Finally, we present the results of our nested maternal satisfaction evaluation in Figure 4. The value for Cronbach α for the 8 questions was α=.78 (95% CI 0.71-0.84) indicating acceptable to good internal consistency. Maternal satisfaction was high overall, with a pooled average satisfaction score of 4.71 on a 5-point Likert scale. As shown in Figure 4, the lowest-scoring questions still exceeded 4.5 out of 5 and had to do with technical difficulties, including the speed and ease of downloading as well as the ease of viewing videos on mobile devices. Probing from the interviewers revealed that internet access can still be challenging in many communities, especially given frequent load-shedding, in which entire neighborhoods may have no electricity (and therefore no internet) for several hours each day. In addition, mobile devices are often shared within a family (or are the property of the husband), and finding a quiet, private location in which to view the videos could present logistical issues for some participants.

Figure 4. Maternal satisfaction items describing the experience of using short, animated storytelling (SAS) videos.

Principal Results

In this study, we observed slight gains in maternal knowledge with large uncertainty after a single exposure to a series of 10 short, animated storytelling videos delivered through WhatsApp to expectant mothers in the Tshwane District of Gauteng Province, South Africa. Mothers with secondary level education or higher demonstrated higher scores than those with primary education level, and participants aged 35 years or older scored higher than the youngest age group (18-24 years). Results of our nested maternal satisfaction evaluation revealed very high overall satisfaction with the experience of using the SAS video series.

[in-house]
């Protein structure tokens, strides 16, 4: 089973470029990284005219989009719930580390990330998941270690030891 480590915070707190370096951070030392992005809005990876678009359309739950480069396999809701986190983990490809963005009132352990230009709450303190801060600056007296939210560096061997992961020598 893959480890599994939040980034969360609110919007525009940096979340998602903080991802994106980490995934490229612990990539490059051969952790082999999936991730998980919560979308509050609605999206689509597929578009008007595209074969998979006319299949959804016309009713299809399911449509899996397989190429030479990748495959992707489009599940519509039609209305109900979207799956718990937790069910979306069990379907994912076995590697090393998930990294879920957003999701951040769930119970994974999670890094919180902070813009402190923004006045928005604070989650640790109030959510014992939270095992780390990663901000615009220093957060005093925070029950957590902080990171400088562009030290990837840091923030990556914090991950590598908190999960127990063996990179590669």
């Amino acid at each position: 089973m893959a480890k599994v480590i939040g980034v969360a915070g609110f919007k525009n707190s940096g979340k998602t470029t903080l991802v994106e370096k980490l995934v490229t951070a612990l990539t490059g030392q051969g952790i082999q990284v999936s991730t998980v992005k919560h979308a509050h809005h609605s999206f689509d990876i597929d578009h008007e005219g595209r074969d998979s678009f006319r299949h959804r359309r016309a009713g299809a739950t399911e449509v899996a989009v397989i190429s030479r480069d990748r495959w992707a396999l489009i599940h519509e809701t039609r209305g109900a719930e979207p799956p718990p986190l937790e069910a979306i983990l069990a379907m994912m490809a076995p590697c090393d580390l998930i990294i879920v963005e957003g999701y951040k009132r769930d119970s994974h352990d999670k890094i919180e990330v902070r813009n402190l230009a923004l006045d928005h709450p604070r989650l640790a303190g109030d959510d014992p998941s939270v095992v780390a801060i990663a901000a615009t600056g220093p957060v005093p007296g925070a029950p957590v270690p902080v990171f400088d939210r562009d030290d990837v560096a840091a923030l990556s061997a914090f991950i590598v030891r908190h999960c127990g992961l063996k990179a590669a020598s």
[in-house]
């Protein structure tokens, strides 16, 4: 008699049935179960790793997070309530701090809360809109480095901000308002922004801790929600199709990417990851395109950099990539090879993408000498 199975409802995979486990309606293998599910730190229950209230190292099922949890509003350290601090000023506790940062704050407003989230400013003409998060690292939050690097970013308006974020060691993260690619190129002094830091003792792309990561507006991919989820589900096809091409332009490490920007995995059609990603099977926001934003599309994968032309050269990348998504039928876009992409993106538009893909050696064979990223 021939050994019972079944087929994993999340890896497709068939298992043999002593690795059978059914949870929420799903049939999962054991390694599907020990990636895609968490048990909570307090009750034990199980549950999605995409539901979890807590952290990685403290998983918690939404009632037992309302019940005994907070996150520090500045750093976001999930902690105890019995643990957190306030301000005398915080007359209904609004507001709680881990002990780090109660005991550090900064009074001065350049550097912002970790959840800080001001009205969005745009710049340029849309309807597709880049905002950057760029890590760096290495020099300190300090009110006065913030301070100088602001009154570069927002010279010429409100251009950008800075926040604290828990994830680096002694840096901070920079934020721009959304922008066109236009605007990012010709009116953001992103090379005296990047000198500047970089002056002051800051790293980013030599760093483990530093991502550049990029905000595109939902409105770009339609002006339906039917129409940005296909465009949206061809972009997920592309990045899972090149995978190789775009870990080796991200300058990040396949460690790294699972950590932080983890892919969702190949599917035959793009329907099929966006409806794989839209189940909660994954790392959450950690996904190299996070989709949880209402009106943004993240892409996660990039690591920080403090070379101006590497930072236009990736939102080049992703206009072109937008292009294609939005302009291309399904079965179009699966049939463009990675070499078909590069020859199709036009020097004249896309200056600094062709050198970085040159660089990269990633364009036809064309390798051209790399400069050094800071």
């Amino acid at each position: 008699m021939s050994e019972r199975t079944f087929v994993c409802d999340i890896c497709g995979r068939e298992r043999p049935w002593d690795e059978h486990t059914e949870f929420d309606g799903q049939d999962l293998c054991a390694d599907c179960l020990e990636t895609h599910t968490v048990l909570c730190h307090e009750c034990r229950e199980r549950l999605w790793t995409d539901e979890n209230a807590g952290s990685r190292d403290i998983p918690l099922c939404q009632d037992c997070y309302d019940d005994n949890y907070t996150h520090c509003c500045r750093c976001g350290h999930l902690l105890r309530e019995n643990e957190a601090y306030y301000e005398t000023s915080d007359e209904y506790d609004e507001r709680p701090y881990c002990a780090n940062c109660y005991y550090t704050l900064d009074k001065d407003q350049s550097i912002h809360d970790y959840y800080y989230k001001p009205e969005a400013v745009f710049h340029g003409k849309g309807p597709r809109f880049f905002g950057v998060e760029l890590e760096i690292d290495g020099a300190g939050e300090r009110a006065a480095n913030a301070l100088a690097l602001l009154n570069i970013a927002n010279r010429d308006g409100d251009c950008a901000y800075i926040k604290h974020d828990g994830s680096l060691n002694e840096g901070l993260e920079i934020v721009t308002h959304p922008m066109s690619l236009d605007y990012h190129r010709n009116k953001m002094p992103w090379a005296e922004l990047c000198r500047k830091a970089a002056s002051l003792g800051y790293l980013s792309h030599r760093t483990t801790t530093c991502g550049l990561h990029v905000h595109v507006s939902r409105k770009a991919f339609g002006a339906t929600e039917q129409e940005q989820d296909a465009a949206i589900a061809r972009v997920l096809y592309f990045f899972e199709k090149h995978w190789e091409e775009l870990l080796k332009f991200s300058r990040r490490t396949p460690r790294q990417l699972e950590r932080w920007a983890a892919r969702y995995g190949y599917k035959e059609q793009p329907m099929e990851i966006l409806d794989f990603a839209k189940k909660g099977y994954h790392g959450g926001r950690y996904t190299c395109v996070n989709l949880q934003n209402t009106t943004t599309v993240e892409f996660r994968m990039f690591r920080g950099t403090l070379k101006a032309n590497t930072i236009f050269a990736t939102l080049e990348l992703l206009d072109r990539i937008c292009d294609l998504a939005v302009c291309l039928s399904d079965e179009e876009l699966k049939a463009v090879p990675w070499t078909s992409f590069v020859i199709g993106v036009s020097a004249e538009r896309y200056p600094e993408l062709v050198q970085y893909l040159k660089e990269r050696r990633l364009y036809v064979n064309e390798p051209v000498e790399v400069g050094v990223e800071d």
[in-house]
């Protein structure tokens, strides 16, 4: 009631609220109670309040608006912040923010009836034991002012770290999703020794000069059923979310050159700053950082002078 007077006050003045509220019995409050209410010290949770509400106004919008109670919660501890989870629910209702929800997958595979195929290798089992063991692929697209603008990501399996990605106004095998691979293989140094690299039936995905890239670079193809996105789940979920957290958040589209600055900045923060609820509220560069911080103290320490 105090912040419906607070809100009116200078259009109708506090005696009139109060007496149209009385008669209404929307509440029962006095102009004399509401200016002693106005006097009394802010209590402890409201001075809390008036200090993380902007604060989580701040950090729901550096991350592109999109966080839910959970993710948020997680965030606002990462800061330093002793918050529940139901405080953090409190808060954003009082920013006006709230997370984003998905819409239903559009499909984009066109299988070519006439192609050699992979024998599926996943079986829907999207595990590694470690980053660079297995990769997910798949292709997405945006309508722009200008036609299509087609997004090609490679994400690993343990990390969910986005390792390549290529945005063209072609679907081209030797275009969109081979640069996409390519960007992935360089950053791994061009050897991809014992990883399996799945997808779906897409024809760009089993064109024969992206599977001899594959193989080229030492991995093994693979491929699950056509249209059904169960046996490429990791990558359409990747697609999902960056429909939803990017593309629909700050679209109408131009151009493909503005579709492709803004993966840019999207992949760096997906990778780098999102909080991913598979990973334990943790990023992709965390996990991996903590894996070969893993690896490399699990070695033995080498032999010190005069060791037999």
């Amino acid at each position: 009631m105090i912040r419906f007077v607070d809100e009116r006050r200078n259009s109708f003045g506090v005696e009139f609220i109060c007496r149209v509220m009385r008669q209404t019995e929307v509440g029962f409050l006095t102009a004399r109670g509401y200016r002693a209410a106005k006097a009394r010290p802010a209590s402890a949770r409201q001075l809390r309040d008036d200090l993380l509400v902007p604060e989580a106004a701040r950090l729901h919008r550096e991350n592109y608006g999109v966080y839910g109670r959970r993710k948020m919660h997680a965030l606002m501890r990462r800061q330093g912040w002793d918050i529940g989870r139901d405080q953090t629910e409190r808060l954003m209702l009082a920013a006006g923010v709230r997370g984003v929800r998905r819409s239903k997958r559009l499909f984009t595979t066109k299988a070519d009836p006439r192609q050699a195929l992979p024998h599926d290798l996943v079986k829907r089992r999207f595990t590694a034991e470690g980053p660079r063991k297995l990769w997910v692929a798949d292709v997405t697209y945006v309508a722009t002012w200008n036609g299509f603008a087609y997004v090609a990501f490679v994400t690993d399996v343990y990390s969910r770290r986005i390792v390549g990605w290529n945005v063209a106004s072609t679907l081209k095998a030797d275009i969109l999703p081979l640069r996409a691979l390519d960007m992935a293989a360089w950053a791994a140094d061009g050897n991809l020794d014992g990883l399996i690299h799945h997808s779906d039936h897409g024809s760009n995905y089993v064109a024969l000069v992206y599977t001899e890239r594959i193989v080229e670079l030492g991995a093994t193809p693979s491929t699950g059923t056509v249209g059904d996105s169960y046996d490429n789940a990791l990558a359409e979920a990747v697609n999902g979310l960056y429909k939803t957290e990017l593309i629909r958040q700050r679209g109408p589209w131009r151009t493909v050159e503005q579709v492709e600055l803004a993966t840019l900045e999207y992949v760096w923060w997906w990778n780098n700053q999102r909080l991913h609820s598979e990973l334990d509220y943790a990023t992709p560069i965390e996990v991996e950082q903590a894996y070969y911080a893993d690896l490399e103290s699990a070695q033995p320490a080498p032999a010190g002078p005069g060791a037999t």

Our initial expectation of a larger effect size (5 points increase) led to an underpowered sample size to detect smaller gains in knowledge. Our participants were all receiving routine antenatal care, where they were likely hearing similar perinatal health messages to the ones included in the SAS videos. Other significant limitations of this study were the real-world challenges associated with testing a mHealth intervention in a setting where internet access can be unreliable, the turnover of cell phones and contact numbers is high, and mothers may be sharing cell phones with their partners. This led to a larger-than-anticipated loss to follow-up in this study and negatively impacted our ability to detect an effect of the SAS intervention. We also did not collect data on the parity of this study’s participants. Finally, we were constrained by the method of measuring knowledge in this study. Due to literacy barriers, the knowledge survey had to be administered verbally by our research assistants. The inability to administer the knowledge surveys without human intervention (ie, digitally) meant that we could not exclude the possibility that interviewers collecting survey data may have inadvertently helped the participants. This potential limitation is supported by the relatively high knowledge scores we observed across all participants.

Comparisons With Previous Work

In a recent meta-analytic review, Feeley et al [20] documented the potential for animated videos to boost patient knowledge, but all of the studies included in the review were conducted in high-income countries, mostly in the United States. The capacity to precisely measure changes in knowledge can be constrained by the real-world limitations of conducting community-based research in underresourced settings like ours. The lack of knowledge assessment tools validated within this participant population also poses a challenge and could certainly explain our failure to document a significant change in knowledge.